Researchers at Peking University, Beijing, and Harvard University claim to have developed a gene mapping method that could increase the success rate of test tube baby technology.
The team of researchers say that genetic code mapping of fertilised eggs could double the chances of a healthy embryo, thereby raising the probability of producing test tube babies.
The research published in the journal Cell suggests that the new method could double the success of in vitro fertilisation (IVF) from 30% to 60% or even more.
IVF is a process in which an egg is fertilised by a sperm outside the woman's body in a liquid medium in a laboratory; the fertilised egg is then transferred to the uterus for establishing pregnancy. The method often comes with the risk of miscarriage or genetic problems in the embryo.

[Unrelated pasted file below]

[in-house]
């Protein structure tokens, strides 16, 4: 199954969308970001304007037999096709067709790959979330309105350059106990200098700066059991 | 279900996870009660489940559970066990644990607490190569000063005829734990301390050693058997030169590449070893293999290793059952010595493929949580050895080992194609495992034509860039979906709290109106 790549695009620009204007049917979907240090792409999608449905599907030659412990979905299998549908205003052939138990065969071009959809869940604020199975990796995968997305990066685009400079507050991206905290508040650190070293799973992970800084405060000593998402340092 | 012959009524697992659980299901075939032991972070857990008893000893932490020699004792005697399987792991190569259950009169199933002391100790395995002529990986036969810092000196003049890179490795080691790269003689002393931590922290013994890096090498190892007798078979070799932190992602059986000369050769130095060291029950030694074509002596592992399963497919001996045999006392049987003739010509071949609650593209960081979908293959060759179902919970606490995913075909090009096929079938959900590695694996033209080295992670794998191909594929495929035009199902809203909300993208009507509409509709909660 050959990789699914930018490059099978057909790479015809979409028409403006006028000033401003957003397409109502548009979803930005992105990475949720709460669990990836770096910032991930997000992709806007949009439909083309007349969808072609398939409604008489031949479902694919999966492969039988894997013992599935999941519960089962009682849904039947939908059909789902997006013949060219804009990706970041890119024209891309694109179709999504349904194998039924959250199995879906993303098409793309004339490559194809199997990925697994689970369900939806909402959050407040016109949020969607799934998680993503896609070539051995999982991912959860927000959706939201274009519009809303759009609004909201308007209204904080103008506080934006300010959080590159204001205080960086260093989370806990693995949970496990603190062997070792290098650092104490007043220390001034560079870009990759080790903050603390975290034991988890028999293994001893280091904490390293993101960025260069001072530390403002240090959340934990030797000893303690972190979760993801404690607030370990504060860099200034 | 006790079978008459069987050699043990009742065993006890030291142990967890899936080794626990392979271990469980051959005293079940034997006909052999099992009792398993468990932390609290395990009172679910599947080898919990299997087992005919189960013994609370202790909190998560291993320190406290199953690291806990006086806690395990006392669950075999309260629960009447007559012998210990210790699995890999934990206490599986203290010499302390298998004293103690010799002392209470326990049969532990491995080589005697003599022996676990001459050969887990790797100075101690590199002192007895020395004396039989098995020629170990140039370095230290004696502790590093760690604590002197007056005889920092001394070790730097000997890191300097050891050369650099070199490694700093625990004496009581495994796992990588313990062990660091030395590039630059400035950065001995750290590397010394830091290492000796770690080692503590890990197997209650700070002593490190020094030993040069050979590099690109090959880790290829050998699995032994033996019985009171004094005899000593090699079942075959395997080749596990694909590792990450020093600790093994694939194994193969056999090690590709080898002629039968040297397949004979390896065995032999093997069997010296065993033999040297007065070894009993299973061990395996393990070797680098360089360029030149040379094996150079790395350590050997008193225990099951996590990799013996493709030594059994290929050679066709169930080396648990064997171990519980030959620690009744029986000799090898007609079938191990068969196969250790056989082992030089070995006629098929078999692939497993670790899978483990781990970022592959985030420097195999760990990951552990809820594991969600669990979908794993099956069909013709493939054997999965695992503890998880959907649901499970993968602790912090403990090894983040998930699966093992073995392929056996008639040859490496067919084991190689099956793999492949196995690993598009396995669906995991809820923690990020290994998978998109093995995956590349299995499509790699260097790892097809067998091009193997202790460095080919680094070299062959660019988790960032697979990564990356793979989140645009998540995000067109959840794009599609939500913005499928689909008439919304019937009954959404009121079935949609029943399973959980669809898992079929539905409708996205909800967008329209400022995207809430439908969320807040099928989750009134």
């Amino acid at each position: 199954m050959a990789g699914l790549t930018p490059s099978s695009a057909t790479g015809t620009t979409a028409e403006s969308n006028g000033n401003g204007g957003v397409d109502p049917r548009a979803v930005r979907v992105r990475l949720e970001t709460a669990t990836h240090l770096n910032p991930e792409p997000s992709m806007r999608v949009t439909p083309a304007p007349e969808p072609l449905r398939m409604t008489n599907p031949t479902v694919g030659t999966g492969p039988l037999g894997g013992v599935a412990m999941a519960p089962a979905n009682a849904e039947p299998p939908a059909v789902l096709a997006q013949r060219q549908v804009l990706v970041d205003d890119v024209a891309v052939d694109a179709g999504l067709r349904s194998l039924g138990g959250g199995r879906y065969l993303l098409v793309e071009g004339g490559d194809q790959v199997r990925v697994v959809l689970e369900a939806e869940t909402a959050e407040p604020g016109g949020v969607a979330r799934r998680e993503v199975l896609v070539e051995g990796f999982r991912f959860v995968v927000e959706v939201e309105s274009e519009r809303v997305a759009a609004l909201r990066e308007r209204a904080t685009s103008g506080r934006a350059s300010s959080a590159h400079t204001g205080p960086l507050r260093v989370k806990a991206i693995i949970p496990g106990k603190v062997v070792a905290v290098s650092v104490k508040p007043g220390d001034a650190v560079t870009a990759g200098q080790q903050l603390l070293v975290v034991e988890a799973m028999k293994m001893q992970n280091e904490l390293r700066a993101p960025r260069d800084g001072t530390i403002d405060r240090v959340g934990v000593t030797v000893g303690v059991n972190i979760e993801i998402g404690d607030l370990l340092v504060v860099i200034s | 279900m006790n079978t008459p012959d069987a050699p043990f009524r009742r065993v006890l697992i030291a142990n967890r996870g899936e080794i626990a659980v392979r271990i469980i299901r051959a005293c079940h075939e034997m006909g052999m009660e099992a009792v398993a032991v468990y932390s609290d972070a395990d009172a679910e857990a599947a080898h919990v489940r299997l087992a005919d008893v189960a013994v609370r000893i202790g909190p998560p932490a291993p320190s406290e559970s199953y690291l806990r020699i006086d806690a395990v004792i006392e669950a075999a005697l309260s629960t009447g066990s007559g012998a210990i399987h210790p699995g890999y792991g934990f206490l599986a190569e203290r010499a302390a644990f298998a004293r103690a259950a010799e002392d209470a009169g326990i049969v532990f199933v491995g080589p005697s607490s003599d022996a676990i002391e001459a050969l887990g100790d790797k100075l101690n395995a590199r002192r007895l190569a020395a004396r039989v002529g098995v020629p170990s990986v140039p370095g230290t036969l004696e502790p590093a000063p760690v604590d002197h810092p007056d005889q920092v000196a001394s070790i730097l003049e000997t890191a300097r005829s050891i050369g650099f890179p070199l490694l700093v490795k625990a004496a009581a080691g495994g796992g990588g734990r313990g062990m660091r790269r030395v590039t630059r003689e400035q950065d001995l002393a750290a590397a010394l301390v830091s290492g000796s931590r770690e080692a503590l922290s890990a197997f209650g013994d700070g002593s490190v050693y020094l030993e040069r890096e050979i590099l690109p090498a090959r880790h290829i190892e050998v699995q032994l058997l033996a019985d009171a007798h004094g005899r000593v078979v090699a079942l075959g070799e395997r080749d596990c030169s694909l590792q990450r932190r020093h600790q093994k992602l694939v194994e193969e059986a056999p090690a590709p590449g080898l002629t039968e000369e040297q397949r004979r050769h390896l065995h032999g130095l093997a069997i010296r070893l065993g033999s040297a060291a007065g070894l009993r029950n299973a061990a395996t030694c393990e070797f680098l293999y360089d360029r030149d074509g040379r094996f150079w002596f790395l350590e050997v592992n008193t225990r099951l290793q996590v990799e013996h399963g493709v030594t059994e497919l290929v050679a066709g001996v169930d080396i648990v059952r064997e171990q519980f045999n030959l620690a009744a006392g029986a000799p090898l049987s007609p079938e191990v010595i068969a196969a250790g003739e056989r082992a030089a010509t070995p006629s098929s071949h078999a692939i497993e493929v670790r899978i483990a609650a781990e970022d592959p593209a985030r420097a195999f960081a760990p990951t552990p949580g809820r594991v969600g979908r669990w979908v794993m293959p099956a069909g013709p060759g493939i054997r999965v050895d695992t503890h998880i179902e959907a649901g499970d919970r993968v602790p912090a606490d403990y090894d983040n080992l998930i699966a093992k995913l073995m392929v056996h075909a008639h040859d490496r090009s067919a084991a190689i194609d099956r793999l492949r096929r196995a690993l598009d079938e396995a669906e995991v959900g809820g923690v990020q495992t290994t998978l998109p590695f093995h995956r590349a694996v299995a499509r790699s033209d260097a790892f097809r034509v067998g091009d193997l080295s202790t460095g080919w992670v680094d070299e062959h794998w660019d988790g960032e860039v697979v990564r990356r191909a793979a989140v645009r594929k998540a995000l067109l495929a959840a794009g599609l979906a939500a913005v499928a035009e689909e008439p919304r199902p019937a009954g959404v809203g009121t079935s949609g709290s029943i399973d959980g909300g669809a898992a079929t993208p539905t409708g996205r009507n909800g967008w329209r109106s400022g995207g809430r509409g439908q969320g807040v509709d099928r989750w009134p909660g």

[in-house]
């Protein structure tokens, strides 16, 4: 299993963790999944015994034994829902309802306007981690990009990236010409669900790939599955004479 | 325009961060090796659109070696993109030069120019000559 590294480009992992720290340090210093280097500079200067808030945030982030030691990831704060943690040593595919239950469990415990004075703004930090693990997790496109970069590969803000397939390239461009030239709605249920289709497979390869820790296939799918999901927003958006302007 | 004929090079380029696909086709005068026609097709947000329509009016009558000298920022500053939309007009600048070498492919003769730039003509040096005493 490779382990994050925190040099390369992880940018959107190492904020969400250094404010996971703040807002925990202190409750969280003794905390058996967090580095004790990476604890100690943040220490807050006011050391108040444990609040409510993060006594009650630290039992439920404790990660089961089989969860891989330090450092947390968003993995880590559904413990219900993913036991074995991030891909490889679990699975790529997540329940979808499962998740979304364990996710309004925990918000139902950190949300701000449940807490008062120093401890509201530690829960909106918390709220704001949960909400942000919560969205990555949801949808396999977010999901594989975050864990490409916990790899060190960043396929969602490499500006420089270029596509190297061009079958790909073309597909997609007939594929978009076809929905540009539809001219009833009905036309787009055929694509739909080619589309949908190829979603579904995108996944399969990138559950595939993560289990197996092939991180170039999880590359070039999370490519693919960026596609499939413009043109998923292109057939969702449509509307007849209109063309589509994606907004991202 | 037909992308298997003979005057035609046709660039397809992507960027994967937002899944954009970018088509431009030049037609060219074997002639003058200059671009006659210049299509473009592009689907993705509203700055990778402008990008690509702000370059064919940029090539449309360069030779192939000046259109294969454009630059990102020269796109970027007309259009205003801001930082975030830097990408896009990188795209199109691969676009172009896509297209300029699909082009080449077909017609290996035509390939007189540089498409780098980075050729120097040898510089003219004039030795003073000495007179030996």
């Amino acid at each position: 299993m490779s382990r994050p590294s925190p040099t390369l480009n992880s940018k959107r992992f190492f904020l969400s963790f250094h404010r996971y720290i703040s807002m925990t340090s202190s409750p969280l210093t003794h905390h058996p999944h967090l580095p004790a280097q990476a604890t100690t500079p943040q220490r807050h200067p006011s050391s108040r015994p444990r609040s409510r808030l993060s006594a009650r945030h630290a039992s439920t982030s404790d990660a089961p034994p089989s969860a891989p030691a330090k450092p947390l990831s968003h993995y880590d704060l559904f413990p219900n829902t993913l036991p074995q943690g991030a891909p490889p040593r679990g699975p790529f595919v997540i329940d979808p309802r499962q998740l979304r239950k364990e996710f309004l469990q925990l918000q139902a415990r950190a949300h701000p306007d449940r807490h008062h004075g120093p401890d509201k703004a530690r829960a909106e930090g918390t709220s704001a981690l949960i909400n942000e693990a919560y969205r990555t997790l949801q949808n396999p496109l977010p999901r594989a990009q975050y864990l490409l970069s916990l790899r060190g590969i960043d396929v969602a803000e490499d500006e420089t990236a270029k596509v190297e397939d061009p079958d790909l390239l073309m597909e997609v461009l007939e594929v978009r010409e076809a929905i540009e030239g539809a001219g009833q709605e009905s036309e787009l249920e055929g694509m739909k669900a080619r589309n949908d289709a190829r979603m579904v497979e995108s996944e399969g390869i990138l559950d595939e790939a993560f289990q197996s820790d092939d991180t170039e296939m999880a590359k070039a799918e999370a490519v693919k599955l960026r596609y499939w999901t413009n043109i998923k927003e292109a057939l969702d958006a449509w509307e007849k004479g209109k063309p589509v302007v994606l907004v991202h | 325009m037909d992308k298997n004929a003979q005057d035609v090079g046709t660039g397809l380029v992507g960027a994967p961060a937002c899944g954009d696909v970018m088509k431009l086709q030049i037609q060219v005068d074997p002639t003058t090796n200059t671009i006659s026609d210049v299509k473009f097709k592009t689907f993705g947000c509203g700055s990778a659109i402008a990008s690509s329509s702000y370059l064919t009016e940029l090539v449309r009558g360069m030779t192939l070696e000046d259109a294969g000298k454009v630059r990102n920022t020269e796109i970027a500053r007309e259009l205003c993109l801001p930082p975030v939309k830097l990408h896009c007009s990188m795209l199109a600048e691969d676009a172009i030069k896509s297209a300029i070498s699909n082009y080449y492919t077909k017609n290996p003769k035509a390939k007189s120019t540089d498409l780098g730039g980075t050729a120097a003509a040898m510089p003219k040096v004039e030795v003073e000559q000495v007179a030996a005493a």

The new procedure aims at improving the rate of establishing successful pregnancies. This involves screening of the egg's DNA for any abnormalities before it is fertilised or implanted in the uterus.
"Screening in in vitro fertilisation (IVF) enables accurate and cost-effective selection of normal fertilized eggs for embryo transfer," the researchers said in their paper.
The trial of the method has started in China, and according to researchers, the procedure offers hope to elderly women as well as to women with repeated failure of IVF.
"In this paper we have a proof of principle - the clinical trial has already started. It does offer hope to women with repeated failure of IVF," lead researcher, Jie Qiao of Third Hospital, Peking University, told the BBC.
"Theoretically, if this works perfectly, we will be able to double the success rate of test tube baby technology from 30% to 60% or even more," he added.